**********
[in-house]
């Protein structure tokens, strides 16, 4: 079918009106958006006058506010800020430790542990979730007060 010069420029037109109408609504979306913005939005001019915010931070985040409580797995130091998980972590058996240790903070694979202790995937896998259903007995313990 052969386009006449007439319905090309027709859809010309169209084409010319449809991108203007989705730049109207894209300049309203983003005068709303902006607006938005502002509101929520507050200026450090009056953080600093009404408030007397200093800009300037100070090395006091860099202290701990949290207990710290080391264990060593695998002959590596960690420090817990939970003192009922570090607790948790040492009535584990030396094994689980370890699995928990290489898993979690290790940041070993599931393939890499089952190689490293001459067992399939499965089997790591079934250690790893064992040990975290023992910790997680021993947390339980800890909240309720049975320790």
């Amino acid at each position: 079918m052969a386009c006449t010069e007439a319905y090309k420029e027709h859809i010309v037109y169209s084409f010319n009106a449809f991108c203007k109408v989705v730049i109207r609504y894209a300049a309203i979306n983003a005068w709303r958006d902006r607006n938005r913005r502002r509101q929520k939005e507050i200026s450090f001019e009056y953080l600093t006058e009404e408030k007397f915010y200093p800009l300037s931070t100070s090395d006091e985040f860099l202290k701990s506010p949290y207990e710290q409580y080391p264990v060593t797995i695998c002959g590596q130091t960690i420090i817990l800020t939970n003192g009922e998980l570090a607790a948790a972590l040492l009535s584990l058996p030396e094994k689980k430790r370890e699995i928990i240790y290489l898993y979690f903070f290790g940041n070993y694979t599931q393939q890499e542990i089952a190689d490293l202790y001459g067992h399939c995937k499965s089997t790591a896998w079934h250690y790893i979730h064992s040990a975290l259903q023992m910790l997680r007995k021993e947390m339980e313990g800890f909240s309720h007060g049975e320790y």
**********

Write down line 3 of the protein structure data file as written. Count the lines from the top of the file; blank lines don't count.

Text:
């Amino acid at each position: 079918m052969a386009c006449t010069e007439a319905y090309k420029e027709h859809i010309v037109y169209s084409f010319n009106a449809f991108c203007k109408v989705v730049i109207r609504y894209a300049a309203i979306n983003a005068w709303r958006d902006r607006n938005r913005r502002r509101q929520k939005e507050i200026s450090f001019e009056y953080l600093t006058e009404e408030k007397f915010y200093p800009l300037s931070t100070s090395d006091e985040f860099l202290k701990s506010p949290y207990e710290q409580y080391p264990v060593t797995i695998c002959g590596q130091t960690i420090i817990l800020t939970n003192g009922e998980l570090a607790a948790a972590l040492l009535s584990l058996p030396e094994k689980k430790r370890e699995i928990i240790y290489l898993y979690f903070f290790g940041n070993y694979t599931q393939q890499e542990i089952a190689d490293l202790y001459g067992h399939c995937k499965s089997t790591a896998w079934h250690y790893i979730h064992s040990a975290l259903q023992m910790l997680r007995k021993e947390m339980e313990g800890f909240s309720h007060g049975e320790y």